My homeschooling adventure began on day one with my first child. At first, I did what every mom does. I talked and sang to her. This served to stimulate her brain development. Early on, I began reading to her as well. By age one, she played with wipe-able books, which were placed within easy access with the rest of her toys. I read and sang nursery rhymes at story time. This taught her the rhythm and syntax of language.
As she grew, I further stimulated her brain development by allowing her to explore her world. We provided many age appropriate learning experiences. She went to parks, zoos, the beach, the snow, the airport. At the grocery store, we talked about the foods. I allowed her to “help” as I worked in the home and garden.
Between ages one and three, she sat beside me on the couch reading picture books. I’d point to the pictures and we’d talk about what we saw and what the characters were doing. This built her vocabulary. Soon, she learned to sing the alphabet. While she learned the letters, I pointed to words as I read to her. This way she connected the symbols with sounds. Around age three, when she seemed ready, I made up cards that contained phonetically similar words (at, bat, cat; book, look, cook; can, fan man). I found several first readers that used this method. She was delighted when she opened them and found she could read!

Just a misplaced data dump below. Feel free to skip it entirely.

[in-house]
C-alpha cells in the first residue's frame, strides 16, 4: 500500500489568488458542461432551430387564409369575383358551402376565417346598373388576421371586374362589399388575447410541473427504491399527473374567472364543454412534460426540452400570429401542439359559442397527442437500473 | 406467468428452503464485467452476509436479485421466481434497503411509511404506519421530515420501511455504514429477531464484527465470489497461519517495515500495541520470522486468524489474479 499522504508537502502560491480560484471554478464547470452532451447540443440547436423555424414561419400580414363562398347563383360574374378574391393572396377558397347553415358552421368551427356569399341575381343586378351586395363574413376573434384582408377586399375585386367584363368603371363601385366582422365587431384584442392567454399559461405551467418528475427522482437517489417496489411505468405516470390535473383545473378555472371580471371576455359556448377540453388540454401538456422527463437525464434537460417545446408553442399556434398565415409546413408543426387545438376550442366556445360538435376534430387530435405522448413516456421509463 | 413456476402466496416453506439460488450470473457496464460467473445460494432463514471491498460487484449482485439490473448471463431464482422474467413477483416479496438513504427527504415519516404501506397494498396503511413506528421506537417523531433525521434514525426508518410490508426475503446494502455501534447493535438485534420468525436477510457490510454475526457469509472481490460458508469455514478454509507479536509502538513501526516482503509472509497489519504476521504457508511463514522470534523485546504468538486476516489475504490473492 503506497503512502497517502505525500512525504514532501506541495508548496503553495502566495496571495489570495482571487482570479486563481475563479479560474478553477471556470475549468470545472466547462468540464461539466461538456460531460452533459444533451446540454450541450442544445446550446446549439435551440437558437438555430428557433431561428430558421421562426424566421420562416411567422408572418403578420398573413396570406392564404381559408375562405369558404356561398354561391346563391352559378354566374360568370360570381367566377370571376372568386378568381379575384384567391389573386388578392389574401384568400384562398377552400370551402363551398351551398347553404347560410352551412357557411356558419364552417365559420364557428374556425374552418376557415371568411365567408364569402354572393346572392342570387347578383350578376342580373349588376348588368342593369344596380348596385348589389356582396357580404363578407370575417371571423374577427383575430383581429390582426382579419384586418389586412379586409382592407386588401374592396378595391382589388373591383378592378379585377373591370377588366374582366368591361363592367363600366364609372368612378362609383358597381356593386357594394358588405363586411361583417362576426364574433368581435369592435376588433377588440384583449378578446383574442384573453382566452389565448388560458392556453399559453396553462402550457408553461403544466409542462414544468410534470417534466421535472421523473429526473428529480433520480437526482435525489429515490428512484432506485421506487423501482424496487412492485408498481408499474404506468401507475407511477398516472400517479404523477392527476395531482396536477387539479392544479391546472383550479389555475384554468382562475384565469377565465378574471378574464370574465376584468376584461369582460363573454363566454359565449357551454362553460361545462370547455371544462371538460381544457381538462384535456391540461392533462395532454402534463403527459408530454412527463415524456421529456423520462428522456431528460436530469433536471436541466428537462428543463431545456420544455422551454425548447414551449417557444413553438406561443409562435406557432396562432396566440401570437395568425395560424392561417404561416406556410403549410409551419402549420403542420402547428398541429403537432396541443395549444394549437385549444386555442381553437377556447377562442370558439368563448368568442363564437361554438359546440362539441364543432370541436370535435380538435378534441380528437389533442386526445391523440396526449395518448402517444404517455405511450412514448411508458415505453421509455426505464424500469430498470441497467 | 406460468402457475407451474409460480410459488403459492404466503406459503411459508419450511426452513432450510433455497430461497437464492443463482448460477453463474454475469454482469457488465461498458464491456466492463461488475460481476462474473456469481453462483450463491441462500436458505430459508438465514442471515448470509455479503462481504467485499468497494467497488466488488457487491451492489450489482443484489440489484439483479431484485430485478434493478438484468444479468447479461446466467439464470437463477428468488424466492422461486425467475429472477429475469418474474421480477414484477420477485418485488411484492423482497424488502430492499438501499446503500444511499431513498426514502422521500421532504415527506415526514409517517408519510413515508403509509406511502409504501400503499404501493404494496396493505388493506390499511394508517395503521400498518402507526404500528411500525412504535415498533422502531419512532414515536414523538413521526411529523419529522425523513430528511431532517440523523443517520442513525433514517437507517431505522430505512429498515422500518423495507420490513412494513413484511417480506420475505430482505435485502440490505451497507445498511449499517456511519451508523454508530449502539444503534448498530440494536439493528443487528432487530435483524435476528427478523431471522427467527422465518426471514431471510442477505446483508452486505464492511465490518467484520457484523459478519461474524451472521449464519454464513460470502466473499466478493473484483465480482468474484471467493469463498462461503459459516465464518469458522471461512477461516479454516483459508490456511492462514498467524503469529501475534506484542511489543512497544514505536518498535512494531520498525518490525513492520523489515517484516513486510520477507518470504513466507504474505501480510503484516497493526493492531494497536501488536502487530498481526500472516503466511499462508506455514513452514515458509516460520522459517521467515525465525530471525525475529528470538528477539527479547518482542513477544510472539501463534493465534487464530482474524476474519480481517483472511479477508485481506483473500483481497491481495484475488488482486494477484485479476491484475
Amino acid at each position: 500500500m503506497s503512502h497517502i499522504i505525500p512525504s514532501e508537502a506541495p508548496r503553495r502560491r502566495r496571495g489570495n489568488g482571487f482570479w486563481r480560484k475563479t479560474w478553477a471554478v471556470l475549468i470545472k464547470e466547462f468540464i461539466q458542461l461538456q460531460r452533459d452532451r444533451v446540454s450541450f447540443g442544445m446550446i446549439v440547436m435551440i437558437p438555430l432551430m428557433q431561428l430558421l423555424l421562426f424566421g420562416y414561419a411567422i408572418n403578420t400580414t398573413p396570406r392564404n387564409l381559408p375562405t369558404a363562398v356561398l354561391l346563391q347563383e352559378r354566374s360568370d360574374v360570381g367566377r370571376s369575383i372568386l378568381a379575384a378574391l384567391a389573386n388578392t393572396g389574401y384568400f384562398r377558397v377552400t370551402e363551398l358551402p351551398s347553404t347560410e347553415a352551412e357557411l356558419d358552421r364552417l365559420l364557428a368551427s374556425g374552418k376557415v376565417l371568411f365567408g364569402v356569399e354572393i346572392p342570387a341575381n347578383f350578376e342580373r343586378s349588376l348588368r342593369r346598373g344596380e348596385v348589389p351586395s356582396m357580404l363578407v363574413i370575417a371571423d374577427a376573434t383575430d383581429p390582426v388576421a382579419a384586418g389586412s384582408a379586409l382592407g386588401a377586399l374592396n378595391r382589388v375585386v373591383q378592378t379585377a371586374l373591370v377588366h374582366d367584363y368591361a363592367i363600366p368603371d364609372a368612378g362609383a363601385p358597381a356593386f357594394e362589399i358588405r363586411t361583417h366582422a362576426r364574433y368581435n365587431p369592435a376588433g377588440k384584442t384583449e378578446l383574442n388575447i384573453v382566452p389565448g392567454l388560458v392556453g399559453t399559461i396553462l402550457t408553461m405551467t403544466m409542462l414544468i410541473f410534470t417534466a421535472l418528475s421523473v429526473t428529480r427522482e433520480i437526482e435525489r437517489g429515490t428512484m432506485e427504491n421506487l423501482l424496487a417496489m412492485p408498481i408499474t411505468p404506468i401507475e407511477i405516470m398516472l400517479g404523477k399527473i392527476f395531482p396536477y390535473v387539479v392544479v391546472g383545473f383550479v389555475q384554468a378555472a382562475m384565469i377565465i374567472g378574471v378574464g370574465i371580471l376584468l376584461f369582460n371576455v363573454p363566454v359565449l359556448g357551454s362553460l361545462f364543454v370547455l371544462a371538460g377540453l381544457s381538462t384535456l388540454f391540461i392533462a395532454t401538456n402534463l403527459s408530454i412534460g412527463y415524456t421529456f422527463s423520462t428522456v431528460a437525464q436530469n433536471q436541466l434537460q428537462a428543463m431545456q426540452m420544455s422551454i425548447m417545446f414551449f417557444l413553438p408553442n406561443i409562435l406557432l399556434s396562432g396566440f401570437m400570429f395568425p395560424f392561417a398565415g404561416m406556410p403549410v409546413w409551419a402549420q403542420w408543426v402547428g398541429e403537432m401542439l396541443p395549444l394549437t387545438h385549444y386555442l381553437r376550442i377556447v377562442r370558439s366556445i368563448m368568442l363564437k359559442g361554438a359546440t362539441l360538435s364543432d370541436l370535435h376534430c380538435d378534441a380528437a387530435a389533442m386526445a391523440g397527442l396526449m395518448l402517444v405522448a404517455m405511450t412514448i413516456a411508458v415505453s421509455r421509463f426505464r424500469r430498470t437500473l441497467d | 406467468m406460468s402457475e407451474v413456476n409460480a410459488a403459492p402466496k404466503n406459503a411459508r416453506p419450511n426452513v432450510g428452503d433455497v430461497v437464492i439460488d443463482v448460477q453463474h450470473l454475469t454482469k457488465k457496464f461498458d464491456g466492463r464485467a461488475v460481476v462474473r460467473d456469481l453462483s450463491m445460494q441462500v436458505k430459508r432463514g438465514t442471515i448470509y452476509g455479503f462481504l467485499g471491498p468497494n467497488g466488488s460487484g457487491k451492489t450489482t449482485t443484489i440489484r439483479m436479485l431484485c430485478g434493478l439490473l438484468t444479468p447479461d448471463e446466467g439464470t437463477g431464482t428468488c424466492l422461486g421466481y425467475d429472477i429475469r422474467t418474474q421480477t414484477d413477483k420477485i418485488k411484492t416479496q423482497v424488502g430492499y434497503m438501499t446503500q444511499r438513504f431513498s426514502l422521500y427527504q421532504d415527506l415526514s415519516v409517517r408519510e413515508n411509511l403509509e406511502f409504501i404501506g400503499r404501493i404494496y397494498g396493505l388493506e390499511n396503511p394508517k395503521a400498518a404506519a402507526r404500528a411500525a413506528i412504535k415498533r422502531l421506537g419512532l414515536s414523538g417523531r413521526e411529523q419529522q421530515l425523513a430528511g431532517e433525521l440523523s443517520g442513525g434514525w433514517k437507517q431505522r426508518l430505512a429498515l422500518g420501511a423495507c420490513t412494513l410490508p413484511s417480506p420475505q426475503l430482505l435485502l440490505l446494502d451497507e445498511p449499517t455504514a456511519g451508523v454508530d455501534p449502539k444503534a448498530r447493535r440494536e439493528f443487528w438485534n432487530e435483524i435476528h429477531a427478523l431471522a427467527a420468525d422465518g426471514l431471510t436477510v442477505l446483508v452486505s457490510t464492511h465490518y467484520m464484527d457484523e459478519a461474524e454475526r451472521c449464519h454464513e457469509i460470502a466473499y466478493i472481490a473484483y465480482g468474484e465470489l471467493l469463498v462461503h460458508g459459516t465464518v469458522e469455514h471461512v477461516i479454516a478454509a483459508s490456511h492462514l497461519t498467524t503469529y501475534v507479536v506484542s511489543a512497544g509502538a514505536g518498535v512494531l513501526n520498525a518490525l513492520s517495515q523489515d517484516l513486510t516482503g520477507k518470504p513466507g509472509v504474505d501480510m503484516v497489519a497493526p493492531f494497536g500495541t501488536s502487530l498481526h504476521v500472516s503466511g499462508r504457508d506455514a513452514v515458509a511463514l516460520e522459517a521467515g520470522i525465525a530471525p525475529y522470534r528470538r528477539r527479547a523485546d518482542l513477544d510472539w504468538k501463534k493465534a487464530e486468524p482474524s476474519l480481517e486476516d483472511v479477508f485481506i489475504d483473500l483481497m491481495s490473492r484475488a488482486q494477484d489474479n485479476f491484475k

My little student dictated her first story (about a princess) to me at about three and a half. Over the next year or so as she acquired a larger vocabulary and continued to make up stories, I gently introduced the story format: beginning, middle, end. By five, she was writing and illustrating her own little picture books. At six, she began a family newsletter, The Snoopy News, to keep our clan informed about our family’s activities. Now, many years and a few degrees later, she is about to publish her first monograph.—Quinn